Tuesday, May 21, 2013

Paying the price for equality

Have we won? Some commentators argue that it's all over bar the shouting, that the breathtaking steps towards marriage equality in the last 6 months prove that equality is now guaranteedas this article suggests:
But full legal equality is inevitable, as polls show overwhelming majorities of young people do not hold the same prejudices against homosexuals as their parents' and grandparents' generations. ….
Still the author admits
That gays won the culture war may seem paradoxical in light of the fact that, in most states, they still cannot get married or obtain civil unions (something which the Supreme Court is unlikely to change in its pending decision). The victory might also come as cold comfort to gays living in the 29 states where they can be fired due to their sexual orientation. 
Paradoxical?  You bet. The constitutional amendments against marriage equality will be difficult and in some places nearly impossible to overturn. And, we have hardly won if we can be fired for mentioning we have a same-sex partner. We have made progress, but not nearly as much as the media thinks.

 For one thing, there's the backlash, with a steep increase in anti-gay violence culminating a few days ago in a murder in NYC, of a young man, simply for being gay.

From the HuffPo:
Carson's murder highlights the shortcomings of a rights-based, marriage-based approach to LGBT equality, and cries out for deeper, and more difficult, forms of engagement.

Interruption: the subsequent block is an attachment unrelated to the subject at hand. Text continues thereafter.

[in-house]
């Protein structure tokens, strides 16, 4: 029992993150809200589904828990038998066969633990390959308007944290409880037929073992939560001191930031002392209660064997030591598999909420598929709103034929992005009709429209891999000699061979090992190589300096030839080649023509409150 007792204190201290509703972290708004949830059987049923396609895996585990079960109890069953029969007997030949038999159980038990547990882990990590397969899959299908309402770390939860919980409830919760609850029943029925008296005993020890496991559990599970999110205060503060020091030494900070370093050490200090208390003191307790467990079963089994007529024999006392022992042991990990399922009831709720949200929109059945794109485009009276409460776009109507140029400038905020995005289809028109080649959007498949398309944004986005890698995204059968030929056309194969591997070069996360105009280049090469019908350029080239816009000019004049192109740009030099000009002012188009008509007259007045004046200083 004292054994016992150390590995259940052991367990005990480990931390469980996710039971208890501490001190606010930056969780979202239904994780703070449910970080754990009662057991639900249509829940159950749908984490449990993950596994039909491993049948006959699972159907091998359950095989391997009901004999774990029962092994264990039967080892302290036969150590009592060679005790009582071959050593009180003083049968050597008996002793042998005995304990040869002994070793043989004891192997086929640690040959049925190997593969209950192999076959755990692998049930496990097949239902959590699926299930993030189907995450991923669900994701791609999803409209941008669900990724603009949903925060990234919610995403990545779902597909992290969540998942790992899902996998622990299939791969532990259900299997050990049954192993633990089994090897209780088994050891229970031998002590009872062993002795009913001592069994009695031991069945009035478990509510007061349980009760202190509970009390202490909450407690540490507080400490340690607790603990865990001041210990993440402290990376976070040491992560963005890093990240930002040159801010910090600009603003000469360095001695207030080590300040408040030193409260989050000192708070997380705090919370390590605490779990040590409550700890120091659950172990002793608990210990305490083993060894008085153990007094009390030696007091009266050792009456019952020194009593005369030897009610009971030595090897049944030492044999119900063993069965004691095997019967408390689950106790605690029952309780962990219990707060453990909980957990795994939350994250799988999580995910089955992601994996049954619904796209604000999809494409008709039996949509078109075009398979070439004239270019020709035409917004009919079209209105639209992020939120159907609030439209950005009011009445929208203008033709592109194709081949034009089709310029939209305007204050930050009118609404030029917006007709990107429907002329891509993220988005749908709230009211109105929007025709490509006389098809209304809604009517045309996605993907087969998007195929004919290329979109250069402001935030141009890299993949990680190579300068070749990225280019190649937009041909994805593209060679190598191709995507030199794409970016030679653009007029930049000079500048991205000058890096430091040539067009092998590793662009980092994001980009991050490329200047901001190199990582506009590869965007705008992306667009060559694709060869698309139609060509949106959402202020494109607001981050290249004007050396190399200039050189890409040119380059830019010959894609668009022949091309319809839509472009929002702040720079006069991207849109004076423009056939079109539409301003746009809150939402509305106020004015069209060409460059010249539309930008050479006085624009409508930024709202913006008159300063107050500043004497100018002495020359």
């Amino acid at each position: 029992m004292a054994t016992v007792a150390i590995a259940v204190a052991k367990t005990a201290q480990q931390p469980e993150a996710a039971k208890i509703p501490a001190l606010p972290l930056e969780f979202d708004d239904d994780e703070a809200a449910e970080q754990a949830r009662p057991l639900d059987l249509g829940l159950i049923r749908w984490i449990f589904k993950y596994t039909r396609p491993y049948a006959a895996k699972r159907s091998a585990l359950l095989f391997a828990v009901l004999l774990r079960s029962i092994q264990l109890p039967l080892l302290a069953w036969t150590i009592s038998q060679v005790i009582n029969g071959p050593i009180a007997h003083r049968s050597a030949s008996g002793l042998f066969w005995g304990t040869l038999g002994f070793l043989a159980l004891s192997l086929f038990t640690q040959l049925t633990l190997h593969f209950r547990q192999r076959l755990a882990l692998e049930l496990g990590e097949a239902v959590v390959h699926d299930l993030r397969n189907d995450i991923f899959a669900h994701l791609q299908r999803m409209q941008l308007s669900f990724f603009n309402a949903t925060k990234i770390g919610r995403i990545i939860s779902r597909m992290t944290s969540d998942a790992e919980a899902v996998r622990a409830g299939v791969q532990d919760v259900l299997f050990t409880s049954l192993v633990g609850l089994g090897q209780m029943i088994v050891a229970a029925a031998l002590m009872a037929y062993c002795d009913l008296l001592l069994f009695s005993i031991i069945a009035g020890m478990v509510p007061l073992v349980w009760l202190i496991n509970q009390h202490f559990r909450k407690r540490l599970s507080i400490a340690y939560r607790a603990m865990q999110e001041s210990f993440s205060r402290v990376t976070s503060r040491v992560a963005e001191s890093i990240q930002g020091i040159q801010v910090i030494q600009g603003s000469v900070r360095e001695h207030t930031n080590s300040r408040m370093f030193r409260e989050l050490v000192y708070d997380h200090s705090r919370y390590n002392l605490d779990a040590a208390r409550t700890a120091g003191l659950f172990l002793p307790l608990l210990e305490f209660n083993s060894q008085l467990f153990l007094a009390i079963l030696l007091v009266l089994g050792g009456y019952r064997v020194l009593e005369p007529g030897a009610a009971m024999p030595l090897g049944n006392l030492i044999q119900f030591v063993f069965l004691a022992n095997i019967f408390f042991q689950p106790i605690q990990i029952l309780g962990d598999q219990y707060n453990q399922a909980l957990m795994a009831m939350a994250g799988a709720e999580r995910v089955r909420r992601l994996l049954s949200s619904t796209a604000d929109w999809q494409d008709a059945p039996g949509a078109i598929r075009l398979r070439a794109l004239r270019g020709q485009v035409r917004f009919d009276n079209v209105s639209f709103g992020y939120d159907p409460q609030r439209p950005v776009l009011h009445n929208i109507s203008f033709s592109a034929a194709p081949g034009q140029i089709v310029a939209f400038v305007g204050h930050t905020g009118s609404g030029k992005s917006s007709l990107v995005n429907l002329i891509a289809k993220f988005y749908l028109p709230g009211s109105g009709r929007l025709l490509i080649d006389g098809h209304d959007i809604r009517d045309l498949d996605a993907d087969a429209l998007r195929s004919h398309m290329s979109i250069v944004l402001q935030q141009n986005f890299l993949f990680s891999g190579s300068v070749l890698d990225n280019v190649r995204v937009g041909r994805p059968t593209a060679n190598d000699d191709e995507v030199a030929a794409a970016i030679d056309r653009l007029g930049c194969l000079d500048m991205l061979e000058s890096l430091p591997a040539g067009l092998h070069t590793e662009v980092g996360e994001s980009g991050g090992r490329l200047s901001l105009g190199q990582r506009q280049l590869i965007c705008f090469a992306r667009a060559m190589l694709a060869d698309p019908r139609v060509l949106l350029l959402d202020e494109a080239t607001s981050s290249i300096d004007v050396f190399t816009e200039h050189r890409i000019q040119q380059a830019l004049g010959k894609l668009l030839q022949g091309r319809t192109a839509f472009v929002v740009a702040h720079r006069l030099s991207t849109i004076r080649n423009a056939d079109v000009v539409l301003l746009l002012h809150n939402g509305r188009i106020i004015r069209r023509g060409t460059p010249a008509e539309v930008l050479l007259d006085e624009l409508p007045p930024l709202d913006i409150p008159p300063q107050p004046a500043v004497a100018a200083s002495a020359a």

With states falling like dominos into the marriage-equality camp, many have expressed shock that homophobic hatred and violence is "still" possible. But why is this shocking? The advent of civil rights for African Americans did not end racial violence, still widespread nearly 50 years after the Civil Rights Act. Feminism has not ended violence against women. Indeed, from Seneca Falls to Selma to Stonewall, to echo President Obama's historic turn of phrase, legal inequality is only the tip of the iceberg. Submerged beneath it are deep-seated patterns of injustice, privilege, prejudice and fear.…

In social struggles, legal equality is not the beginning of the end, but the end of the beginning. Yes, the state's imprimatur upon animus is now being, gradually, removed. But the animus itself remains. Carson's murder; the other acts of violence against LGBT people in New York… are not vestiges of bygone days we thought we'd left behind. Rather, they are a reminder that most of the work still lies ahead.
That's for sure. It's all too easy to fall into the lull that it's all okay.   But anti-gay attitudes are not vestigial.  They are mainstream.  In Virginia, the GOP has just nominated for Lieutenant Governor a man who defines hate speech against gay people with his lies and insults.

So, as the backlash escalates and the rhetoric becomes more poisonous, we must be more careful. Every gay person knows how to guard their contact with each other, to be wary all the time, as described here: 
It's a practice well-learned, the art of coming together and slipping apart -- every corner starts not with a footstep but with a glance forward, every kiss begins and ends with darting eyes above a smile. Sometimes people smile -- women with strollers whose babies reach out and gurgle, old couples who nod slowly in silent recognition and acceptance.

Sometimes it's the long, long stare that goes right through my body…..
Oh, the stare.  Yes, we've all felt the stare:  the disdain, sometimes disgust, as they rake you with their eyes. They don't look away.  They want you to be uncomfortable, to pierce you through.   The writer goes on to describe an encounter in a restaurant, where a woman yanks her daughter to another table lest she (the daughter) be contaminated by the proximity of lesbians. You've got to be taught, you see, to hate the gays. The author goes on to lament,